Where can I find the GPG key GitHub uses for merges?

When a PR is merged, a merge commit is added, which is automatically signed by GitHub. Its ‘Verified’ tag says:

This commit was created on GitHub.com and signed with a verified signature using GitHub’s key.

Regardless of whether the merge is on a public or private repository, and regardless of the user doing the merge, the GPG key ID always seems to be the same (4AEE18F83AFDEB23).

Where can I find the public key that goes with this GPG key, so that those commits show up as verified in git log --show-signature?


Hi @heemskerkerik,

You can find the key we use to sign commits here: https://github.com/web-flow.gpg

And you can find more information about GPG here: https://help.github.com/articles/about-gpg/

Hope this helps!


Is there anyway to reset this key?

I think we never get the private part to see, but i just thought, that it could theoretically be stolen from GitHub directly.

@panzer1119 ,

No you cannot reset this key yourself. Only GitHub has control over it. And yes, it can (in theory) be stolen from GitHub. However, I am assuming that they provide enough effort to protect the private key.

If you really don’t trust GitHub’s key, you could just merge locally with your own key and then push.

1 Like

Thank you. Currently I have no trust issues with GitHub.
I was just curious if GitHub has any „emergency plan“ after a breach happened or something similar.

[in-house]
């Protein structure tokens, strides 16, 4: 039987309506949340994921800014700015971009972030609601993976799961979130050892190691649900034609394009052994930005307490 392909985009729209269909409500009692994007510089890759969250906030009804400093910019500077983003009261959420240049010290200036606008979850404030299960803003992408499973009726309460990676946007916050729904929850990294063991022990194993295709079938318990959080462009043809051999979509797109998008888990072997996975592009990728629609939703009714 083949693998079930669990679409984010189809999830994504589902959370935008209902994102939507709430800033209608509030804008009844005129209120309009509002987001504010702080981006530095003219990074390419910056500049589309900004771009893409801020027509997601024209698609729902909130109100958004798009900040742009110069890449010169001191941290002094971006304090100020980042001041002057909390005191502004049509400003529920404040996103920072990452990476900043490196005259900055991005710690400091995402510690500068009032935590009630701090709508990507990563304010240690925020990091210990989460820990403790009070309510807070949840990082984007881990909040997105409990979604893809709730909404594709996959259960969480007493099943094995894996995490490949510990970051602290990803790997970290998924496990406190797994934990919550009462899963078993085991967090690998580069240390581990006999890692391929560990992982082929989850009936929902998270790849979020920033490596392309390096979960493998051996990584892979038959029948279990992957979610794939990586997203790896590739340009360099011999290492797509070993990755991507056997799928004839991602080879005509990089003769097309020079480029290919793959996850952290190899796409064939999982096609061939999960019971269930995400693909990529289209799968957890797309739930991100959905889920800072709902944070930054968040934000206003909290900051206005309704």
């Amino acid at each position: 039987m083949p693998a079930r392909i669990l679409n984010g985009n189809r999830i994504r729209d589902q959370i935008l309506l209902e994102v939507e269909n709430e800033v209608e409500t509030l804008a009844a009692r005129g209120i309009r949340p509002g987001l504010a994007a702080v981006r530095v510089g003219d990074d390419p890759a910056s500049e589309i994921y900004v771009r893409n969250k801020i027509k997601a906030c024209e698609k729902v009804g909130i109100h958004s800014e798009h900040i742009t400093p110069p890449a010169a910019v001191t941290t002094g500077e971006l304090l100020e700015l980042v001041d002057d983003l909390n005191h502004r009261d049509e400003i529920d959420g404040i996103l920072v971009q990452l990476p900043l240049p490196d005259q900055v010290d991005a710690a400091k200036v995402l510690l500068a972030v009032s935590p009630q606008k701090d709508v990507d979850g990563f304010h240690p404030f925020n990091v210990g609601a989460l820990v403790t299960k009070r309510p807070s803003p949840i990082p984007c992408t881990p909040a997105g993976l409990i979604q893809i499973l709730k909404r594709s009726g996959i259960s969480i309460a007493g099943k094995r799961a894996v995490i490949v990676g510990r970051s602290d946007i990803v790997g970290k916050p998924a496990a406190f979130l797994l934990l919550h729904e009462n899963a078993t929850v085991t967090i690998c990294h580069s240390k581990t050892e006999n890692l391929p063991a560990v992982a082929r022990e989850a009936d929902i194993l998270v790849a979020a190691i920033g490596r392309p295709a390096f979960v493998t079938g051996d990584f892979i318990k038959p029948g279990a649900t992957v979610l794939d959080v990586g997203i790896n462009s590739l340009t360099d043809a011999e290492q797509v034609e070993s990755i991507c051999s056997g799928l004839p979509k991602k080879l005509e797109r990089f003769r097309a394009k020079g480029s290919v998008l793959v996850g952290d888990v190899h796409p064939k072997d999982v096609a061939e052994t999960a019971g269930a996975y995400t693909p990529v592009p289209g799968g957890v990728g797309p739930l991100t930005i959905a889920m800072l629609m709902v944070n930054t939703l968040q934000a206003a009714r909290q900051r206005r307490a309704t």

this is verified my account

1 Like

In case anyone else isn’t sure what to do with the key (as I was until a few minutes ago), this is how you can import it locally and “trust” it, so that the commits from GitHub are actually shown as being from a trusted source.

curl -O https://github.com/web-flow.pgp
gpg --import web-flow.gpg
gpg --edit-key noreply@github.com

You’ll then enter the gpg key editing interface, where you can enter trust and then quit.

Now the key will be recognized by gpg and told that you trust it, since you just downloaded it from GitHub yourself!

This commit was created on GitHub.com and signed with a verified signature using GitHub’s key.
GPG key ID: 4AEE18F83AFDEB23
Learn about signing commits

1 Like

My company’s (IBM) instance of Github Enterprise Server doesn’t seem to support this feature.  Is it something that has to be enabled?  I can definitely merge the commits locally using command-line and my own GPG key, but I can’t merge Pull Requests from the web UI that are signed.  I was thinking this was intentional because of needing a valid GPG key that would make the merged PR verifiable, but then I saw this thread and realized that the server can indeed have its own GPG key… so how would I get this enabled on a private company’s Github Enterprise Server?  Indeed, for my repository, I saw the setting 

Require signed commits
Commits pushed to matching branches must have verified signatures.

, which we have enabled, and that makes sense.  But I’d like to make it so our Enterprise Server can merge on my behalf from the UI and sign the merge commit using the server key.  Is this possible?

1 Like

Not sure if it’s beacuse of the version (gpg v2.2.17 / libgcrypt v1.8.5) but I had to do

$ curl https://github.com/web-flow.gpg | gpg --import
$ gpg --edit-key noreply@github.com
gpg> trust
gpg> save
$ gpg --lsign-key noreply@github.com
1 Like